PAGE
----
A dispatch from Thailand carried in March 1 editions of The Washington Post reported incorrectly that Gen. Prem Tinsulanond, the new Thai prime minister, had no experience in civil administration. Prem was deputy interior minister, a position with responsibility for overseeing local administration, from late 1977 until mid 1979.

Thai Army Commander Prem Tinsulanond has emerged as the likely replacement of Gen. Kriangsak Chamanan, who resigned as prime minister early today under heavy pressure from parliament.

Gen. Prem, 59, is considered certain to be chosen when the parliament meets next week, according to Thai and diplomatic sources. He has no experience in civil administration but the Thai Royal Army, through coups and countercoups, has dominated politics with few interruptions since the absolute monarchy ended in 1932.

Thailand is the United States' closest ally on the Southeast Asian mainland. Diplomats here expect the new government to review those policies, warmly endorsed by the United States, that have allowed hundreds of thousands of Indochinese refugees to find havens on Thai camps.

Gen. Kriangsak faced possible censure for allegedly mismanaging the economy and for his "open-door" refugee policy. The United States cooperated closely with his government in refugee relief work and supported its demands that Vietnam withdraw its troops from Cambodia -- an invasion that added to the refugee population.

Prem is lean, strikingly handsome and has a reputation for personal honesty.

He had long been tagged as the eventual successor to Kriangsak, who first took power in a bloodless coup in 1977.

Students of Thai politics said Kriangsak was the first military ruler to relinquish power in response to a challenge from parliament. However, behind-the-scenes erosion of support from Kriangsak's military colleagues appears to have figured in his decision, too. Prem's expected appointment is taken as evidence that many Thais still view the military as the only hope for national unity.

Kriansgak's popularity in parliament and on the street has diminished over the past year, largely due to 20 percent inflation and officially, ordered price rises for gasoline, electricity and telephone service. Thais began to turn toward Gen. Prem.

The two generals denied repeated reports of imminent coups or personal rifts. Prem avoided taking public stands on specific issues, diplomats noted, building an image as a man above petty politics and devoted to professional soldiering.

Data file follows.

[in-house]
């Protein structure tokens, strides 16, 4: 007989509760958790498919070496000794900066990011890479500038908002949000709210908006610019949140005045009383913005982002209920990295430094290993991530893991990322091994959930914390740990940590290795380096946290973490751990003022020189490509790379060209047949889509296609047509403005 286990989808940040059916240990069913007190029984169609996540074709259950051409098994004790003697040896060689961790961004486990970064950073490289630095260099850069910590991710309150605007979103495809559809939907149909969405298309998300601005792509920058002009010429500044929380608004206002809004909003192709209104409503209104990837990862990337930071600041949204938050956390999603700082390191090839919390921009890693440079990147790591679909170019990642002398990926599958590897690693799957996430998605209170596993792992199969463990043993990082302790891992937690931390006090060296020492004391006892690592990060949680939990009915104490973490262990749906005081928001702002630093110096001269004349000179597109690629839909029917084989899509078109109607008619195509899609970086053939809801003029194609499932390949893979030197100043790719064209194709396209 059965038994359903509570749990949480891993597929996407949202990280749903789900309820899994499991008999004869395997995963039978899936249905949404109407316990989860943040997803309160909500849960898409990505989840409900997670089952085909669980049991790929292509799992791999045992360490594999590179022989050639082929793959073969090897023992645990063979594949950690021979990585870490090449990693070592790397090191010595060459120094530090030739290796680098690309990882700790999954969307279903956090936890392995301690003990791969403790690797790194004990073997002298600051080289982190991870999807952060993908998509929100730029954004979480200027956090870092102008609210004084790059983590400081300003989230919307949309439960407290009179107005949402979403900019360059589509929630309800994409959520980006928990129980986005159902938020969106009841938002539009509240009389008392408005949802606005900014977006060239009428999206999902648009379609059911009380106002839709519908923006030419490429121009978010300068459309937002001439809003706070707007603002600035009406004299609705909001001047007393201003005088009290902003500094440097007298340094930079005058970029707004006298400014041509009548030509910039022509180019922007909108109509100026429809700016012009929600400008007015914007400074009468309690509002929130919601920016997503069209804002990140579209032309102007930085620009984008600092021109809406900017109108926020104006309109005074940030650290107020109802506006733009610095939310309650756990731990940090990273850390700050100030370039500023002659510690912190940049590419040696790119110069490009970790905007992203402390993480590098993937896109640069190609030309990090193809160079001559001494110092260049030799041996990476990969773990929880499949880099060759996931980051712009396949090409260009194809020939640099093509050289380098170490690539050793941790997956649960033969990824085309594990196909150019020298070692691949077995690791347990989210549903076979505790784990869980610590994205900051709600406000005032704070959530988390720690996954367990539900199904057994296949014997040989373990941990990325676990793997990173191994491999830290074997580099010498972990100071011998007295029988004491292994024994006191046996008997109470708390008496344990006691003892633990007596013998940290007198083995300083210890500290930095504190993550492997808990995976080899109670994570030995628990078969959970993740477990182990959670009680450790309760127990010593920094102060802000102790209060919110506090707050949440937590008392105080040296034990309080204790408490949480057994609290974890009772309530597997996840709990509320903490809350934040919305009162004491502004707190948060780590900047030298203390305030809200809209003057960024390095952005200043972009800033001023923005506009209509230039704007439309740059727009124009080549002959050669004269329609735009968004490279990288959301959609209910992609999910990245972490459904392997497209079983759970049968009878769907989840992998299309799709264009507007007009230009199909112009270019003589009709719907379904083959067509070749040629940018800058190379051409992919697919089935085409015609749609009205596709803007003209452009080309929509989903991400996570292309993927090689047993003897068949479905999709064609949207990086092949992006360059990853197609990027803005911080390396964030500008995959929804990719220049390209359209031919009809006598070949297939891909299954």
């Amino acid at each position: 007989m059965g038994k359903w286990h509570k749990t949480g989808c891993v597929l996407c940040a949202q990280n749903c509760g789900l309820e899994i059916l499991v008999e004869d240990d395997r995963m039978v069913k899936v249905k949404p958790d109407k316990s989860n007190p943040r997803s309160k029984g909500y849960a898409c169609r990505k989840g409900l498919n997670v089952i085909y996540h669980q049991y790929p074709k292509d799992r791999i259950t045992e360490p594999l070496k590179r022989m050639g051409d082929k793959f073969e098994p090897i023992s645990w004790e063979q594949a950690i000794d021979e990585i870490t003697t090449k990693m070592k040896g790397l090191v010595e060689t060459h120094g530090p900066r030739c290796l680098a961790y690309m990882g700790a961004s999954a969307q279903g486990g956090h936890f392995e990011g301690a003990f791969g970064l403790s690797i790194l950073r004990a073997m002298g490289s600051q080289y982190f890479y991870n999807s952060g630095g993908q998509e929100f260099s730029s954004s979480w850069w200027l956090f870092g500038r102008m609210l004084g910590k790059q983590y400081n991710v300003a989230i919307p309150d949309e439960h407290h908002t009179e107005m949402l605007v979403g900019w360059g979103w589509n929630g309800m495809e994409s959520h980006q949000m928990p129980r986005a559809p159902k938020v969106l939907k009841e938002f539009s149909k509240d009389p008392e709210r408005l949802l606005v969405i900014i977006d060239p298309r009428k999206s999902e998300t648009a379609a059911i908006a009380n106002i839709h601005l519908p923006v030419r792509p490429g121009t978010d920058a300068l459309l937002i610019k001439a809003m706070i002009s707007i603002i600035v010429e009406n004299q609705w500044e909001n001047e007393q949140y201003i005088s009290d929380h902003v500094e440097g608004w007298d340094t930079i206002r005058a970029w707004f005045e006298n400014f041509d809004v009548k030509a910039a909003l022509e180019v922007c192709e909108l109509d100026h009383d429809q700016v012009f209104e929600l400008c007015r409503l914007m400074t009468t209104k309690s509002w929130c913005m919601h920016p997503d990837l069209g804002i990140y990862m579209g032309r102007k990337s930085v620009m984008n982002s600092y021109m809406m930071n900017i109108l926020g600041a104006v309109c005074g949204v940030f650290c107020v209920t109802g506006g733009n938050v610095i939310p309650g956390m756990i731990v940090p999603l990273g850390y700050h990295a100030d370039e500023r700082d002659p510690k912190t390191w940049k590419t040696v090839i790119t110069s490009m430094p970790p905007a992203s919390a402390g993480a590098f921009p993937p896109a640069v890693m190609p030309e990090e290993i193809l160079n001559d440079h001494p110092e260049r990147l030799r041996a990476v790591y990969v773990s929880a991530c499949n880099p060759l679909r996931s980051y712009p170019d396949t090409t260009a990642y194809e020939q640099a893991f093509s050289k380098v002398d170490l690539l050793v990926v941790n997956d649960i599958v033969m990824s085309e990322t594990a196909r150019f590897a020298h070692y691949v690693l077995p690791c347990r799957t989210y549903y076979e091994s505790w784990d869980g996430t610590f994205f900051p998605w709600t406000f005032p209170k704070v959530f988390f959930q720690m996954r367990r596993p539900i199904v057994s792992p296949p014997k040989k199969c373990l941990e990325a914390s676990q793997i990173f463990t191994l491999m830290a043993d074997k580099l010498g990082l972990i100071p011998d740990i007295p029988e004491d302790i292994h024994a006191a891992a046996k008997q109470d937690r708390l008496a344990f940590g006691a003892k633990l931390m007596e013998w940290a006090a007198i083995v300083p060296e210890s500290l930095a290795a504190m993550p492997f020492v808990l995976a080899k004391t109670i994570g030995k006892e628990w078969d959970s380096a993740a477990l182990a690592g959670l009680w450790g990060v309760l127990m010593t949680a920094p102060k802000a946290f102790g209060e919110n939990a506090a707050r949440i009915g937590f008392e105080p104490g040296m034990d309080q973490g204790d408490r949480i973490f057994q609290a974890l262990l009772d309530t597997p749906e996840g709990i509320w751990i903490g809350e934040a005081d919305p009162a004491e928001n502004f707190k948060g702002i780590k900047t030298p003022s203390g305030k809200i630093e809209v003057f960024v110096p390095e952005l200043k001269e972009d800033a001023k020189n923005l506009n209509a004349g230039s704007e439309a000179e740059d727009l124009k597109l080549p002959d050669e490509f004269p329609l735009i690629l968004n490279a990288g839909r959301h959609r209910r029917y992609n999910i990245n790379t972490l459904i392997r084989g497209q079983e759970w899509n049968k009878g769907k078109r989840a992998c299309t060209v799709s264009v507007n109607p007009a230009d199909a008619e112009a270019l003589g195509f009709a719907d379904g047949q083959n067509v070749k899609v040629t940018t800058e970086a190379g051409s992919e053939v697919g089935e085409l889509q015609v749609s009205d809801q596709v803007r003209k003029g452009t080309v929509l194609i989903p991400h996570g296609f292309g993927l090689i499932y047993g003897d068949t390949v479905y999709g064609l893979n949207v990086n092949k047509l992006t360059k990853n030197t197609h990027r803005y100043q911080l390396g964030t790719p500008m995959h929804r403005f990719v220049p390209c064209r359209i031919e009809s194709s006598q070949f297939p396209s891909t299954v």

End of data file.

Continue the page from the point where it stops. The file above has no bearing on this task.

"In retrospect, his studious fence-sitting might have been the only way he could get to power without turning his back on his old friend Gen. Kriangsak or democratic principles," said one Western diplomat. It also means that very little is known about Prem's ideas of government

Diplomats noted, however, that many senior Army officers are dissatisfied with Kriangsak's refugee policies. Last fall he announced that any Cambodians coming to Thailand would receive food and shelter until conditions at home improved sufficiently to allow their return. About 400,000 newly arrived Cambodians are currently in camps in Thailand or along the border. Other Thai centers hold 140,000 Indochinese who arrived prior to 1979.

With ill-disciplined resistance groups mixed in their ranks, the refugees pose a security risk, many officers feel, and could drag Thailand into a confrontation with Vietnamese troops operating in Cambodia.

Opposition politicians often charge that the refugees' presence further strains the economy, even though the United Nations reimburses Thailand for most of the food and shelter and buys millions of dollars of supplies inside the country. Refugee policy was listed by the opposition parties ordering the censure vote as one of five major objections to Kriangsak's government.

"The burden is too heavy on Thailand. The risks are very great," said Thanat Khoman, leader of the opposition Democratic Party. Gen. Prem's feelings on the refugee question are not known, but his debt to the opposition parties could mean the views of Thanat and others will be more closely heard. Many diplomats feel the whole refugee issue will come under review.

Prem's appointment is not expected to alter military cooperation with the United States. Like most Thai officers, he is regarded as "pro-American," having made his career in a military establishment that has been bolstered by more than $1 billion in U.S. aid since 1951.

The new government's first priority, however, will be the economic strains that sparked the current crisis. Three weeks ago Kriangsak announced steep increases in the price of gasoline, cooking gas and diesel fuel, the second rise in seven months.

Since he holds the finance portfolio himself, Kriangsak was blamed personally in ensuing demonstrations for bungling the economy. At one rally of 20,000 people, an actor depicted the prime minister as a fool engrossed in his pipe and bottle of brandy.

Kriangsak's surprise resignation was not the first time he stepped out of the typical mold of a Thai military strongman: he did not use his time in power to enrich himself enormously. He allowed freedom of expression and tried to improve relations with neighboring communist governments.

Having spent most of his career in military planning offices rather than field commands, he never acquired a large group of proteges to support his future political undertakings -- a standard asset of previous military leaders.